The 172cc ML (Military Lightweight) was a development of a pre-war design adapted for military use with the intention that it be airdropped during WW II in the period after the D-Day landings to allow airborne troops greater mobility. The ML was nicknamed the ‘Clockwork Mouse’. It came hand geared with fold-able footrest and a quick unlock/lock handle to loosen the handlebars so that the handlebars could be turned in line with the motorcycle, for easier storage and transportation.
Military ML’s were made with numbers running from “ML2” through to “ML 8500” (with some rather odd gaps in the sequence) it is thought that somewhere between 6-7000 Military ML’s were actually built between 1943 and late-1944/early ’45.The last WD contract for ML’s was originally for some 3000 machines, with frame numbers running from “ML 7001” to “ML 10000″……but the last 1,500 machines from this contract were canceled after frame “ML 8500” due to the requirement for such machines having reduced with the end of the war in sight.
It is thought that these canceled WD models were simply built and finished as civilian models for sale from 1945 onwards. They were, it is thought, virtually identical to the standard WD model ML, with the addition of civvy paint, a speedometer, and a longer rear mudguard to accommodate a numberplate.Following construction and delivery of these canceled WD models, James simply carried on with ML production thereafter, continuing the frame number sequence from the WD models. Some of these early civvy versions were little different from the WD and WD/Civvy versions, some still retaining the military folding footrests, cylindrical toolbox, etc, doubtless to use up stocks of parts at the works.By 1947-48, the civvy ML had a few more differences/improvements over the WD model, including a different toolbox, lighting, handlebar mounting, etc, but was otherwise essentially the same bike.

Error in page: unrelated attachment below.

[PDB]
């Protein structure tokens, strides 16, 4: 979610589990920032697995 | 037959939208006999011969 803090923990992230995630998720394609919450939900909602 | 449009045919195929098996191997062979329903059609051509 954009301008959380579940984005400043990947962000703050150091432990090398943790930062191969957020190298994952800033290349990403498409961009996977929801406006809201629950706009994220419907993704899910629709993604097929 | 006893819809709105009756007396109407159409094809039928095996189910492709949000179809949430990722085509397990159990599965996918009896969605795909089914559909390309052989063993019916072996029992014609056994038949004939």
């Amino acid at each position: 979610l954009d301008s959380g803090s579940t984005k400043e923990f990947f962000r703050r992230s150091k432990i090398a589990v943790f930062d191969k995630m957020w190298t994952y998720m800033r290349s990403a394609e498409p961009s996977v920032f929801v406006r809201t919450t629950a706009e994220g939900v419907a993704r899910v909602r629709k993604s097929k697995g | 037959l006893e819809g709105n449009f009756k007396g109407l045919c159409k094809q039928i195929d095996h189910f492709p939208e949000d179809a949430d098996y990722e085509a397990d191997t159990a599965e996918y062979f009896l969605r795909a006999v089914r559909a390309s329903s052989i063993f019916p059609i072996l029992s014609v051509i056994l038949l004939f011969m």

It is quite easy to convert a post-war civvy James ML into the WD version. Long civvy mudguards can be shortened to the correct WD length, the lighting is standard Lucas (except for the headlight switch and panel), the fuel tank vented filler cap, handlebar clamping lever and folding footrests are all available as repro parts (the latter made by converting the rigid civvy ones), and spares for the Villiers 9D engine unit and carburetor are all available from Villiers Services.
The prefix used on the Mark 9D was ‘AAA’ with a the suffix ‘A’.The engine had a 6 pole 18 watt flywheel magneto, fitted with a flat aluminium dust cover it had a dome in the middle. A 3 speed gearbox was built in unit with the engine. It had a flat topped piston, 4 transfer ports, a single plate cork clutch and an endless roller chain primary drive enclosed in an oil-bath chaincase.